Beyond Reality TV Farce, Addressing the Real Threats to Endangered Whales

The New York Times, this morning, features in their “Room for Debate” section, a worthwhile discussion on the real threats to the survival of whale species, entitled, Did We Save the Whales?   In the discussion, Junichi Sato of Greenpeace Japan notes that “Our appetite for fish is exceeding the oceans’ ecological limits, and all this fishing kills 300,000 cetaceans a year.”  Darlene R. Ketten of Woods Hole Oceanographic Institution discusses the complexities of noise pollution on whale populations.  Douglas P. Nowacek of Duke University discusses the impact of global warming on whales and acknowledges that “we don’t know yet whether … threats [of climate change] will be more dangerous than a harpoon.”  FInally, Felix Marx of the University of Otago in New Zealand discusses “deciding which species to save.”  Well worth reading.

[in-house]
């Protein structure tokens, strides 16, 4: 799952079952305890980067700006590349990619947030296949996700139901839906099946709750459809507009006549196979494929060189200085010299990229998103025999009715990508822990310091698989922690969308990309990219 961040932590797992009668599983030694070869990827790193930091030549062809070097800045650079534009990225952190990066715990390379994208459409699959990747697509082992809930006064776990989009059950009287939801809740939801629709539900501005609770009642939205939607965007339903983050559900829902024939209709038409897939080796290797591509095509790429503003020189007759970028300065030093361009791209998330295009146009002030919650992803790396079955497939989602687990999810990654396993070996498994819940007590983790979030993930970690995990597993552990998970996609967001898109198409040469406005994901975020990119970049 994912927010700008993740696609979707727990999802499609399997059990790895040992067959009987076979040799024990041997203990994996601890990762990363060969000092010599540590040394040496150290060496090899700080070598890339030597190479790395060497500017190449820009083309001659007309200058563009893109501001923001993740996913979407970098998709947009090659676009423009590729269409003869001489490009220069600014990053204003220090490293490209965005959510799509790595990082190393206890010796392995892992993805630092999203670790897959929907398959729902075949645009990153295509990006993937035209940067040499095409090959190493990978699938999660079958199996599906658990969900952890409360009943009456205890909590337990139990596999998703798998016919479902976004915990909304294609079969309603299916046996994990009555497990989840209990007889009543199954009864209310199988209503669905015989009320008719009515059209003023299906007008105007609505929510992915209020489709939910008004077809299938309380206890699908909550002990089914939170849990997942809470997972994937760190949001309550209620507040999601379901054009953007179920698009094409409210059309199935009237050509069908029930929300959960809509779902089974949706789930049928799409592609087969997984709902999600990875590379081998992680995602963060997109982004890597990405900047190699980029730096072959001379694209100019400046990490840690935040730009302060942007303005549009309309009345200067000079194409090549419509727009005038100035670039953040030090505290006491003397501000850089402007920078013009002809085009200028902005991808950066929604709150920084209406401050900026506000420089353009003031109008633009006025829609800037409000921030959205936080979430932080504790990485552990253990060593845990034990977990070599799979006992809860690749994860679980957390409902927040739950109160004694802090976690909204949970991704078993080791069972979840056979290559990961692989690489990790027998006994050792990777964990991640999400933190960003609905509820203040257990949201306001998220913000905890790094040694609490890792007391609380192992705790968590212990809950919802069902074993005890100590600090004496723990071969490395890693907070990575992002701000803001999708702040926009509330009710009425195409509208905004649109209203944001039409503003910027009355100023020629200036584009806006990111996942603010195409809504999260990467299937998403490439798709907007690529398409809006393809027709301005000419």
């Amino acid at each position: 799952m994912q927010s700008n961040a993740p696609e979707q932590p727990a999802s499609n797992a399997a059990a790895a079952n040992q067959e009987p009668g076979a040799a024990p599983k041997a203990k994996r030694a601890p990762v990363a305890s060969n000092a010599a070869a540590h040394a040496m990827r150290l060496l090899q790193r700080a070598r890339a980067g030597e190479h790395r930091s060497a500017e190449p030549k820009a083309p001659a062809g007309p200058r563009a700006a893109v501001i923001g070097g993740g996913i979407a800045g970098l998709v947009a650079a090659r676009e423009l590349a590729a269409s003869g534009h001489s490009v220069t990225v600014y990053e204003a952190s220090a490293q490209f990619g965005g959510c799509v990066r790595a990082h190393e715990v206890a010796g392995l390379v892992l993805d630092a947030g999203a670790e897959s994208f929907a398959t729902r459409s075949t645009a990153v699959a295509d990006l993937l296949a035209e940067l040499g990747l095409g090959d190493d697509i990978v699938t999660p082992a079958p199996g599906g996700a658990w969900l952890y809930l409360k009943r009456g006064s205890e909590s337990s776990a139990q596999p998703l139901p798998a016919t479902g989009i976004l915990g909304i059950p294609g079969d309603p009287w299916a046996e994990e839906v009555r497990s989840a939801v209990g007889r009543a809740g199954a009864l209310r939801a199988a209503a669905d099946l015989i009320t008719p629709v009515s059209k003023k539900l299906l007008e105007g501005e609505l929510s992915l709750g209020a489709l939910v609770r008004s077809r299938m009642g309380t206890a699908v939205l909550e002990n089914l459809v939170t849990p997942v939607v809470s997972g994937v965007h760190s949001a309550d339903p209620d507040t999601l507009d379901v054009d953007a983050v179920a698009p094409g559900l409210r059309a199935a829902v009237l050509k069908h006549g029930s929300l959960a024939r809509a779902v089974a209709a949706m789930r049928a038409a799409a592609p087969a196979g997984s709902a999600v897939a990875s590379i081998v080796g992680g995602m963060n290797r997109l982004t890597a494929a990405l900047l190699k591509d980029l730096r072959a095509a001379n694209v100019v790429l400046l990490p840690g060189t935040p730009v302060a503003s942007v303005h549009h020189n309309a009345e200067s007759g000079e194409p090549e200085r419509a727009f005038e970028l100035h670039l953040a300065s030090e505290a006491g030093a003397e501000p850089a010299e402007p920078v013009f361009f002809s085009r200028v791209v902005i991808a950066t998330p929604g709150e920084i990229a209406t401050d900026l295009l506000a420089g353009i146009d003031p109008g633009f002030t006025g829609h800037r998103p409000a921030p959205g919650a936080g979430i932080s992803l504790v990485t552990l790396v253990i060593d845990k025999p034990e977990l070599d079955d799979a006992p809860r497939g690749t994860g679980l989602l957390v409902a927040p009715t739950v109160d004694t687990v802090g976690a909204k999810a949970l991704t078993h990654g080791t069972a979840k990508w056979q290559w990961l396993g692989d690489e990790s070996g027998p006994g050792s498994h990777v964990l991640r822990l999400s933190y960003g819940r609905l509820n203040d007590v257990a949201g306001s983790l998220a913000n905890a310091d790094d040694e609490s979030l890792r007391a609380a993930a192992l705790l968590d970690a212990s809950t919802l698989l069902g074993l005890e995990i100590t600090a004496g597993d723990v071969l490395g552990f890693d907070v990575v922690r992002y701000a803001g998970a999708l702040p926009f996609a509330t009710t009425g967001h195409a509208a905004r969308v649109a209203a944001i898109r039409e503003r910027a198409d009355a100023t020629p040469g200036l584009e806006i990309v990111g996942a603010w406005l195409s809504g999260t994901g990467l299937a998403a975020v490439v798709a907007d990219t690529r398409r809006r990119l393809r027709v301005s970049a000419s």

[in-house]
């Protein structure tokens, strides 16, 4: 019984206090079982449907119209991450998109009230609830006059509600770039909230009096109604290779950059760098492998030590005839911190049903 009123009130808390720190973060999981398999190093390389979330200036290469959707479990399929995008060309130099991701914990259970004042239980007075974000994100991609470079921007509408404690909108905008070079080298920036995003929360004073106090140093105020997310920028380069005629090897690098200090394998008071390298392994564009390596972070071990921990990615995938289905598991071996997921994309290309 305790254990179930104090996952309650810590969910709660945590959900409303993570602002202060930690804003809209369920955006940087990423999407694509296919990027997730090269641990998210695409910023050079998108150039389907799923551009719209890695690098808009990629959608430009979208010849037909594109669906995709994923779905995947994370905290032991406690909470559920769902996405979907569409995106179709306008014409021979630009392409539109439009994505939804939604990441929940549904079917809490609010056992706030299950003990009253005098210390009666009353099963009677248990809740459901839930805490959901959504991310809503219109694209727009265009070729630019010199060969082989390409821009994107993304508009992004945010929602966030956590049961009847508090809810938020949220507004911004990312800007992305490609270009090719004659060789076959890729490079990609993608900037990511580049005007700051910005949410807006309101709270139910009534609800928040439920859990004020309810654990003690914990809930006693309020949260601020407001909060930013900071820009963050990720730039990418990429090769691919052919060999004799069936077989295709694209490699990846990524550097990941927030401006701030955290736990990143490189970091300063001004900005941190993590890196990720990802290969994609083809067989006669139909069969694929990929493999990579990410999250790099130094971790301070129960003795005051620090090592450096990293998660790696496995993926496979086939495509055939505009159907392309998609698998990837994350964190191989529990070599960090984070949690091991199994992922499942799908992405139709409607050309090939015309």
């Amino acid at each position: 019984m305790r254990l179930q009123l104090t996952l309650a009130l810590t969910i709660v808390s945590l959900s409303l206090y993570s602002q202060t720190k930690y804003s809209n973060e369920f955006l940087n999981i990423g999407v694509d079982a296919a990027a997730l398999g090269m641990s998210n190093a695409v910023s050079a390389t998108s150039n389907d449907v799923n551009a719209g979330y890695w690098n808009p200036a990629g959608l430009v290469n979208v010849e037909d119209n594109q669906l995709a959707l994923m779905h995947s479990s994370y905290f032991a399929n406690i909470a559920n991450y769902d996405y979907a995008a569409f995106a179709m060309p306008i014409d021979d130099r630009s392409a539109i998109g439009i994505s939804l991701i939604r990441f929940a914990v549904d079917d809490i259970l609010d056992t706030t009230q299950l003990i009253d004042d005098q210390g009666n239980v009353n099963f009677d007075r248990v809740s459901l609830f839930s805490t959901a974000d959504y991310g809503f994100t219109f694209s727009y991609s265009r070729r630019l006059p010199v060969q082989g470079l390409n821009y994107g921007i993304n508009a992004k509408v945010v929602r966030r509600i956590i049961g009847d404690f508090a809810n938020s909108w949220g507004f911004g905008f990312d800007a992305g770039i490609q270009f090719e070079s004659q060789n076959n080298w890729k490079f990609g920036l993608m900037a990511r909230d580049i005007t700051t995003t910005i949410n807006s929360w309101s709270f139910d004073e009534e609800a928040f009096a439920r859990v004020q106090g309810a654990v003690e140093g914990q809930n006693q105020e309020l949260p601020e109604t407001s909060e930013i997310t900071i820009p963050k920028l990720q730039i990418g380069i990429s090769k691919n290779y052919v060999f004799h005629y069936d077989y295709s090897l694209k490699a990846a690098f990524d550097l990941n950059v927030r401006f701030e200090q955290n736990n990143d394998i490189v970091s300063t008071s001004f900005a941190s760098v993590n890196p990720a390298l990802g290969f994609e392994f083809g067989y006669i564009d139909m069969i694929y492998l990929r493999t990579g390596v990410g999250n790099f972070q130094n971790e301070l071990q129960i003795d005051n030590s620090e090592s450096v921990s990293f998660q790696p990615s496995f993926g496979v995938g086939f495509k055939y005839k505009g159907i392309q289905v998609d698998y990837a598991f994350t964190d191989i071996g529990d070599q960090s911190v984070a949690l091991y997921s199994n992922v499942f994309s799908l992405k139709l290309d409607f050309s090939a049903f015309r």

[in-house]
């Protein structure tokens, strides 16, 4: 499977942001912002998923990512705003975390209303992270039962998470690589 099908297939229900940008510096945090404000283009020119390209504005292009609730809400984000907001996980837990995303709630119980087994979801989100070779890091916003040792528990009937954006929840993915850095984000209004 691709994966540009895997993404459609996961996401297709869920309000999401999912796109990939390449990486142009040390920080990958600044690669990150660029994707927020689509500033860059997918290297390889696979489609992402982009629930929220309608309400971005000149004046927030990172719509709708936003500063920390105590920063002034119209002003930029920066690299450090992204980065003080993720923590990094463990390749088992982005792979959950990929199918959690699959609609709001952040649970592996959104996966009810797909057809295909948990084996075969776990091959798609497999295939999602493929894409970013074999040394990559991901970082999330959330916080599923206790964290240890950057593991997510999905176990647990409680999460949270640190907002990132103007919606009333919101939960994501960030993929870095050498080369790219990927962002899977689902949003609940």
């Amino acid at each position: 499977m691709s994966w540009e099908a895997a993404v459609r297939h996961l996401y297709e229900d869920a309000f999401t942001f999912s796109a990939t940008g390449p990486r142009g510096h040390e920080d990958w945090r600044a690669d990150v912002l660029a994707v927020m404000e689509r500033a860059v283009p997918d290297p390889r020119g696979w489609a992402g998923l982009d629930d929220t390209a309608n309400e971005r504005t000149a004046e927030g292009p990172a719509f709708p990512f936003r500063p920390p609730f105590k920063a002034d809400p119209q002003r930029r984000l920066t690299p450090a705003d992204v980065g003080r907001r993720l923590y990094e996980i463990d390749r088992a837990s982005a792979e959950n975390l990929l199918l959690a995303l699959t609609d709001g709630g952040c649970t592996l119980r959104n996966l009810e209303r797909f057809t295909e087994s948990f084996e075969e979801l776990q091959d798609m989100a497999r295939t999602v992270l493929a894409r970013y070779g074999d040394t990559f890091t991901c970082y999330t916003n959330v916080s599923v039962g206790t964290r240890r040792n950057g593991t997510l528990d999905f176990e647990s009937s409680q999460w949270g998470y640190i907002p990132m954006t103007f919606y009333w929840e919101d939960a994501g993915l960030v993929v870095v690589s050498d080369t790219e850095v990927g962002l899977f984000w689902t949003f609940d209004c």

At the other end of the food chain, the Animal Planet cable television channel announced on January 5th, that they were renewing Whale Wars for a sixth season.  Whale Wars, is the reality TV program where Paul Watson and the Sea Shepherds risk life and limb and break the Law of the Sea in an attempt to save non-endangered minke whales from Japanese whalers.

This season should feature considerable drama as Sea Shepherd founder Paul Watson is on the lam from the law, having jumped bail in Germany. He continues to dodge an Interpol arrest warrant.  A US court has enjoined the Sea Shepherds from coming closer than 500 yards from the Japanese whaling ships, an injunction the  Sea Shepherds plan to ignore. Paul Watson is also being sued by past supporter Ady Gil for the intentional scuttling of Mr. Gil’s namesake boat during a previous reality TV show season.

We also oppose Japanese whaling, but believe that diplomacy and legal action are the preferable to the vigilante violence and law breaking practiced by the Sea Shepherds, who continue to do effectively nothing to save endangered species of whales.  They are, however, reality TV stars.  Discovery Communications, parent of the Animal Planet, the home of Whale Wars, is also the sponsor of the equally popular reality TV show, “Here Comes Honey Boo Boo.”

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